What makes you think that people who aren’t convinced by the already-overwhelming mountain of evidence will be convinced by adding a few more nails to the coffin? (Yes, I’m mixing my metaphors. I think the point is clear, though.)

    The problem is that people who believe in homeopathy (or other forms of quackery) are either uninformed, or basing their belief on something other than the evidence. For the former, education is the answer, not more studies. The latter are impervious to logical argument, so more studies won’t convince them.

  52. #52 Stu
    June 18, 2009

    it’s being touted as scientifically proven, and it’s worth spending the dough to debunk it.

    No it’s not, because people won’t listen. Several studies have thoroughly debunked acupuncture, but it hasn’t made a dent in the magical needle-sticking business.

  53. #53 James Sweet
    June 18, 2009

    @Cervantes: I would really like to agree with you, but to echo what Scott said, there is a lot of reason to believe that firmer evidence of the inefficacy of homeopathy would not be very effective at convincing the already-convinced:

    http://www.timesonline.co.uk/tol/comment/columnists/daniel_finkelstein/article6485447.ece

    I think the money would be better spent getting the word out about the research that has already been done, and about what homeopathy really is. Those who have not yet been completely won over to the dark side can be convinced — but it’s not going to be on the basis of more and larger clinical studies, it’s going to be on the basis of them being equipped with the knowledge that is already out there before Big Woo gets to them.

    Okay, now all that being said, I agree with you that $4 million is chump change, and I’m not going to get my panties all up in a bunch if NCCAM keeps spending government money of that magnitude on homeopathy research. I honestly don’t really care either way, as long as the research gets reported honestly (which is maybe a bigger problem…)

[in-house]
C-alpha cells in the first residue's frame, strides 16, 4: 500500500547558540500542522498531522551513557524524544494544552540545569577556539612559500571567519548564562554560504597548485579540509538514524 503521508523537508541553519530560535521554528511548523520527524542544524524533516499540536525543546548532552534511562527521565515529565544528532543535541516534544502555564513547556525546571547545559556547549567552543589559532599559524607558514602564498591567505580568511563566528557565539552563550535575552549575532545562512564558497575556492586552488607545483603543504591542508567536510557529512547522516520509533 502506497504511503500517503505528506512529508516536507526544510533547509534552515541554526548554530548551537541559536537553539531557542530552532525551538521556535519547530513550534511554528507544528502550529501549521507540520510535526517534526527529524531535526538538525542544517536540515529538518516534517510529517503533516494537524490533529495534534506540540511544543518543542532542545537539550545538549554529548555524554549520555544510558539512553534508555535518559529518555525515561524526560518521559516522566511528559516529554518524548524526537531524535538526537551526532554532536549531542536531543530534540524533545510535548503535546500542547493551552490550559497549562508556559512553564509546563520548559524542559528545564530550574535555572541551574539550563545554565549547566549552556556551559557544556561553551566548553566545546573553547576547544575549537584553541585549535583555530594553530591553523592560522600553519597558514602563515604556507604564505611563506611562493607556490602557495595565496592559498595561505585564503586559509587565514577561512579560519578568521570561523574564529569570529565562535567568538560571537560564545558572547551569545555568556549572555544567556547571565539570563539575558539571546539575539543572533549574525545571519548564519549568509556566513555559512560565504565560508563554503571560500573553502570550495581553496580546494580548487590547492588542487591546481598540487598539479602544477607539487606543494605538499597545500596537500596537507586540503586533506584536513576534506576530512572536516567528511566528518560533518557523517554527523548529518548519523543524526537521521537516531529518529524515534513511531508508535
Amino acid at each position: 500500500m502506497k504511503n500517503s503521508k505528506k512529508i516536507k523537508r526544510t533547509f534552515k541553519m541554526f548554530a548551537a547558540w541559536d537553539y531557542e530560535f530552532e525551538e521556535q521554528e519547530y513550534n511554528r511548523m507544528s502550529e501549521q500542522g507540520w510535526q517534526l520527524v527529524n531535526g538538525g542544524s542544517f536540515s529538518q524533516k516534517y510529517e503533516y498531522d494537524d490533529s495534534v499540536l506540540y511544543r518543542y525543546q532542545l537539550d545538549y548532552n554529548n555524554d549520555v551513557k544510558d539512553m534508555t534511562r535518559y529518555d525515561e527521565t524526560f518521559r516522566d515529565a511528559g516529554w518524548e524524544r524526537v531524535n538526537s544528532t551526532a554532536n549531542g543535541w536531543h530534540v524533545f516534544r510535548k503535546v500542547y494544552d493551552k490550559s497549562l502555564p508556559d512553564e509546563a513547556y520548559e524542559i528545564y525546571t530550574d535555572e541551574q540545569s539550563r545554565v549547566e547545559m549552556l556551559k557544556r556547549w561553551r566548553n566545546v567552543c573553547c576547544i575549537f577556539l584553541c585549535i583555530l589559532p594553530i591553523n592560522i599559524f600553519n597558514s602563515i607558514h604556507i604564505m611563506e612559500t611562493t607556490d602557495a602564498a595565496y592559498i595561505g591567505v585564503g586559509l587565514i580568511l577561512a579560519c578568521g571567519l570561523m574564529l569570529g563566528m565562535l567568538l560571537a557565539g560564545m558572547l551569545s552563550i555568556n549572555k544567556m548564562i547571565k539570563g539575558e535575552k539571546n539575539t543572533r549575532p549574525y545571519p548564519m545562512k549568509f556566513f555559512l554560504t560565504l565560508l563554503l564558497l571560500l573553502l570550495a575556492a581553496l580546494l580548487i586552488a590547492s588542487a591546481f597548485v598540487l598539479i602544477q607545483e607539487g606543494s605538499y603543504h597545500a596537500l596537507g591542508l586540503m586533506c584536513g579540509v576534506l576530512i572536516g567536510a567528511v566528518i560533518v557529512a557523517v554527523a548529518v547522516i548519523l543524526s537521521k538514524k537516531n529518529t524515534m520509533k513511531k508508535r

54. #54 D. C. Sessions
    June 18, 2009

    Okay, now all that being said, I agree with you that $4 million is chump change, and I’m not going to get my panties all up in a bunch if NCCAM keeps spending government money of that magnitude on homeopathy research. I honestly don’t really care either way, as long as the research gets reported honestly (which is maybe a bigger problem…)

    Well, that’s the other thing. All of those NCCAM homeopathy studies concluded that they were indeterminate and more study was needed. At best that makes them useless for educational purposes, but we’re not in an “at best” situation.

    Instead, we have people like Ullman and Panozzi who cherry-pick through the NCCAM papers and quote-mine them for what sounds like proof that homeopathy does work.

  55. #55 James Sweet
    June 18, 2009

    Well, that’s the other thing. All of those NCCAM homeopathy studies concluded that they were indeterminate and more study was needed. At best that makes them useless for educational purposes, but we’re not in an “at best” situation.

    Okay, now that’s something to be incensed about. Argh….

    I’ve been telling people all about the File Drawer Effect as soon as I learned about it. If the only studies you can find about some promising new treatment end with “more study is needed”, that probably doesn’t mean that scientists are too lazy to study it, it probably means they did and found bupkis.